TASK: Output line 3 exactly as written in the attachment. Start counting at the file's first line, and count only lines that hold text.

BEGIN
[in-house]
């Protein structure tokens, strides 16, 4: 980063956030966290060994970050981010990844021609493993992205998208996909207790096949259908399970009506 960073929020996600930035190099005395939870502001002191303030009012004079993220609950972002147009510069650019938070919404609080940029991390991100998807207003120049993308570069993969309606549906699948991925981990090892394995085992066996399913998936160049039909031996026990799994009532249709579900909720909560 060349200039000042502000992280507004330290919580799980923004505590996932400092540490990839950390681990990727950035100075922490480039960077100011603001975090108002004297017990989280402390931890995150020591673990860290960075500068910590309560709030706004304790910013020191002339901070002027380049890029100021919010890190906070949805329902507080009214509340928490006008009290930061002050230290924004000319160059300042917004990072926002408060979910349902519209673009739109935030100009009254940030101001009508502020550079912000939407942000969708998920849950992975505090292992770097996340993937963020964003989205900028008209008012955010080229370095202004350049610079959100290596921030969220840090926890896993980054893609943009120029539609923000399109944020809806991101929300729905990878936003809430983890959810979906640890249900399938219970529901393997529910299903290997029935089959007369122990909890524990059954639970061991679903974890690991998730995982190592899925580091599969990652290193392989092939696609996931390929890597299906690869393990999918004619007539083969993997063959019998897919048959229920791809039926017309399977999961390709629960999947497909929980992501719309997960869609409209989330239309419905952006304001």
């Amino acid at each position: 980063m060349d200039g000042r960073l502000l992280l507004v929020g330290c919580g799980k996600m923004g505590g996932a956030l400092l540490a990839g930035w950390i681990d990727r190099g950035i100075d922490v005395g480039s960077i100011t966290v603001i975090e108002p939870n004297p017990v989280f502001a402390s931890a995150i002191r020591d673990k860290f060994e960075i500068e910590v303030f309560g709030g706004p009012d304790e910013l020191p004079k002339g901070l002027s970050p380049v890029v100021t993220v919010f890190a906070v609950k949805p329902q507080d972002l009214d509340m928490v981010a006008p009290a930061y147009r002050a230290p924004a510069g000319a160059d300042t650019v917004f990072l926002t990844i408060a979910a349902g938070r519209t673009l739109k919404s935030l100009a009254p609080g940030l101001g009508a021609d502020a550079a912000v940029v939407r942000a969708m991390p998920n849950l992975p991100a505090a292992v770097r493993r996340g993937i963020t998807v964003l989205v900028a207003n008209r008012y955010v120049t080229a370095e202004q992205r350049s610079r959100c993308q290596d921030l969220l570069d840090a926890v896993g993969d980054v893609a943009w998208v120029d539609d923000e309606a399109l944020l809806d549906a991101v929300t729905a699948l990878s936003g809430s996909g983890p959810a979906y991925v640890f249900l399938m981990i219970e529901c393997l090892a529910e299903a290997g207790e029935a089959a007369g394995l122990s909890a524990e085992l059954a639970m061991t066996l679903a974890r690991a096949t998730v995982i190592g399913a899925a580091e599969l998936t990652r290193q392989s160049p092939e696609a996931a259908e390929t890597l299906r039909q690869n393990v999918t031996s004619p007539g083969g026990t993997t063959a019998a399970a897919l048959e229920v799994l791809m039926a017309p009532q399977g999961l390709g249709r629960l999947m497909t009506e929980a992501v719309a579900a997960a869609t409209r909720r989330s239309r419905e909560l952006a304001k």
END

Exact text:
């Amino acid at each position: 980063m060349d200039g000042r960073l502000l992280l507004v929020g330290c919580g799980k996600m923004g505590g996932a956030l400092l540490a990839g930035w950390i681990d990727r190099g950035i100075d922490v005395g480039s960077i100011t966290v603001i975090e108002p939870n004297p017990v989280f502001a402390s931890a995150i002191r020591d673990k860290f060994e960075i500068e910590v303030f309560g709030g706004p009012d304790e910013l020191p004079k002339g901070l002027s970050p380049v890029v100021t993220v919010f890190a906070v609950k949805p329902q507080d972002l009214d509340m928490v981010a006008p009290a930061y147009r002050a230290p924004a510069g000319a160059d300042t650019v917004f990072l926002t990844i408060a979910a349902g938070r519209t673009l739109k919404s935030l100009a009254p609080g940030l101001g009508a021609d502020a550079a912000v940029v939407r942000a969708m991390p998920n849950l992975p991100a505090a292992v770097r493993r996340g993937i963020t998807v964003l989205v900028a207003n008209r008012y955010v120049t080229a370095e202004q992205r350049s610079r959100c993308q290596d921030l969220l570069d840090a926890v896993g993969d980054v893609a943009w998208v120029d539609d923000e309606a399109l944020l809806d549906a991101v929300t729905a699948l990878s936003g809430s996909g983890p959810a979906y991925v640890f249900l399938m981990i219970e529901c393997l090892a529910e299903a290997g207790e029935a089959a007369g394995l122990s909890a524990e085992l059954a639970m061991t066996l679903a974890r690991a096949t998730v995982i190592g399913a899925a580091e599969l998936t990652r290193q392989s160049p092939e696609a996931a259908e390929t890597l299906r039909q690869n393990v999918t031996s004619p007539g083969g026990t993997t063959a019998a399970a897919l048959e229920v799994l791809m039926a017309p009532q399977g999961l390709g249709r629960l999947m497909t009506e929980a992501v719309a579900a997960a869609t409209r909720r989330s239309r419905e909560l952006a304001k």